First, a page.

Above ground there is little sign of the vast interior: two curved glass canopies at the east and west ends of the station cover the entrances and allow daylight into the ticket hall below. The Jubilee Park, a public park is situated between the two canopies, above the station concourse. It had originally been intended that the infilled section of the dock would be reinstated above the station, but this proved impractical because of technical difficulties and the park was created instead.

As with the other below-ground stations on the Jubilee Line extension, both station platforms are equipped with platform edge doors.

Canary Wharf station has become one of the busiest stations on the network, serving the ever-expanding Canary Wharf business district. Although it shares its name with the Docklands Light Railway station at Canary Wharf, the two are not directly integrated (in fact, Heron Quays DLR station is nearer at street level). All three stations are connected underground via shopping malls. Out-of-station interchange within twenty minutes between any two of the stations entails no additional charge.[9]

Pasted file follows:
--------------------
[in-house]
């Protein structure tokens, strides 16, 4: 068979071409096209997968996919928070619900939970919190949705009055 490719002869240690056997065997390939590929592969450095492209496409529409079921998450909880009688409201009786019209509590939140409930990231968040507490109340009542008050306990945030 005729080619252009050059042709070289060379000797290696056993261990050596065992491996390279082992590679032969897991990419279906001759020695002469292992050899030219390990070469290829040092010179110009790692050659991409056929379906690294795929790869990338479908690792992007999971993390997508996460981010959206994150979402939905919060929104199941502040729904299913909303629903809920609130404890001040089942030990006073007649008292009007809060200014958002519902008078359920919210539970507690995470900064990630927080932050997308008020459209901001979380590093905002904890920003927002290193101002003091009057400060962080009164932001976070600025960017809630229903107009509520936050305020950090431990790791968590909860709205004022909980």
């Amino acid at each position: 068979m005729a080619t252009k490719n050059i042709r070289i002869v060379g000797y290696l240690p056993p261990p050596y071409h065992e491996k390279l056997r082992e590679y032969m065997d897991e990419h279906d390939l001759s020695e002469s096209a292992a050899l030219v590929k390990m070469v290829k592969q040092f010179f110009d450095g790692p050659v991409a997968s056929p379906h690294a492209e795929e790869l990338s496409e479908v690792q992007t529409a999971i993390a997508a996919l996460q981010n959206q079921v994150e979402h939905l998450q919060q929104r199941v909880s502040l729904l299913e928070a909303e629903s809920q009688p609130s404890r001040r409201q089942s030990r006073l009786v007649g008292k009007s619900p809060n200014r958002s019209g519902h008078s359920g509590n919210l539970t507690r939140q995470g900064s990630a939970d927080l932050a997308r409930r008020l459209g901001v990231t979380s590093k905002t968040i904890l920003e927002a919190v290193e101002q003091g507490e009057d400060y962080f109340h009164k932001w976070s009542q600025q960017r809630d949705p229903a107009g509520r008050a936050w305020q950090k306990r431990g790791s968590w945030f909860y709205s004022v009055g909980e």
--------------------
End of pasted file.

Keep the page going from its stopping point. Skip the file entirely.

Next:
Canary Wharf can be used to reverse trains from both the east and the west. A scissors crossover west of the station allows trains from Stanmore to enter either the east- or west-bound platform at the station, and trains from Stratford enter the normal westbound platform and can use this scissors crossover to reverse back towards Stratford.